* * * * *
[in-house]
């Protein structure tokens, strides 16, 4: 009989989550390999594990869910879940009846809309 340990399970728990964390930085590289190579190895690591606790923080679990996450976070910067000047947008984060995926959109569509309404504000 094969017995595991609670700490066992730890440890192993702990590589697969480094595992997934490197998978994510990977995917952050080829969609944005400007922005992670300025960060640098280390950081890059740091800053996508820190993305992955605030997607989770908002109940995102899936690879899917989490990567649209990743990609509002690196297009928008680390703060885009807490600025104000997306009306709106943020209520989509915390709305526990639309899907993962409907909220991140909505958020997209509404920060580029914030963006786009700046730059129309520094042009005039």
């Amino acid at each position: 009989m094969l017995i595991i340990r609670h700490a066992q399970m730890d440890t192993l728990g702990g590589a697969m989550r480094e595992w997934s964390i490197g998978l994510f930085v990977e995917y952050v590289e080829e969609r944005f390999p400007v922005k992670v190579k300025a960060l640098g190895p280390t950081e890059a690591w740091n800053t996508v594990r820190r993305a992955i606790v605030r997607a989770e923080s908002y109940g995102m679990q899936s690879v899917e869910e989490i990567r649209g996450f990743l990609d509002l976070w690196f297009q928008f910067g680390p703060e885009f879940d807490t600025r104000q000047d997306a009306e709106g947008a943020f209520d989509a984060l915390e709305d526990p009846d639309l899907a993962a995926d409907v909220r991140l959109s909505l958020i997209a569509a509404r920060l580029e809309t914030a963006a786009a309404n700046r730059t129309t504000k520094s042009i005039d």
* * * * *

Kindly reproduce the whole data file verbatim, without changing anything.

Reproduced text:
[in-house]
């Protein structure tokens, strides 16, 4: 009989989550390999594990869910879940009846809309 340990399970728990964390930085590289190579190895690591606790923080679990996450976070910067000047947008984060995926959109569509309404504000 094969017995595991609670700490066992730890440890192993702990590589697969480094595992997934490197998978994510990977995917952050080829969609944005400007922005992670300025960060640098280390950081890059740091800053996508820190993305992955605030997607989770908002109940995102899936690879899917989490990567649209990743990609509002690196297009928008680390703060885009807490600025104000997306009306709106943020209520989509915390709305526990639309899907993962409907909220991140909505958020997209509404920060580029914030963006786009700046730059129309520094042009005039």
């Amino acid at each position: 009989m094969l017995i595991i340990r609670h700490a066992q399970m730890d440890t192993l728990g702990g590589a697969m989550r480094e595992w997934s964390i490197g998978l994510f930085v990977e995917y952050v590289e080829e969609r944005f390999p400007v922005k992670v190579k300025a960060l640098g190895p280390t950081e890059a690591w740091n800053t996508v594990r820190r993305a992955i606790v605030r997607a989770e923080s908002y109940g995102m679990q899936s690879v899917e869910e989490i990567r649209g996450f990743l990609d509002l976070w690196f297009q928008f910067g680390p703060e885009f879940d807490t600025r104000q000047d997306a009306e709106g947008a943020f209520d989509a984060l915390e709305d526990p009846d639309l899907a993962a995926d409907v909220r991140l959109s909505l958020i997209a569509a509404r920060l580029e809309t914030a963006a786009a309404n700046r730059t129309t504000k520094s042009i005039d």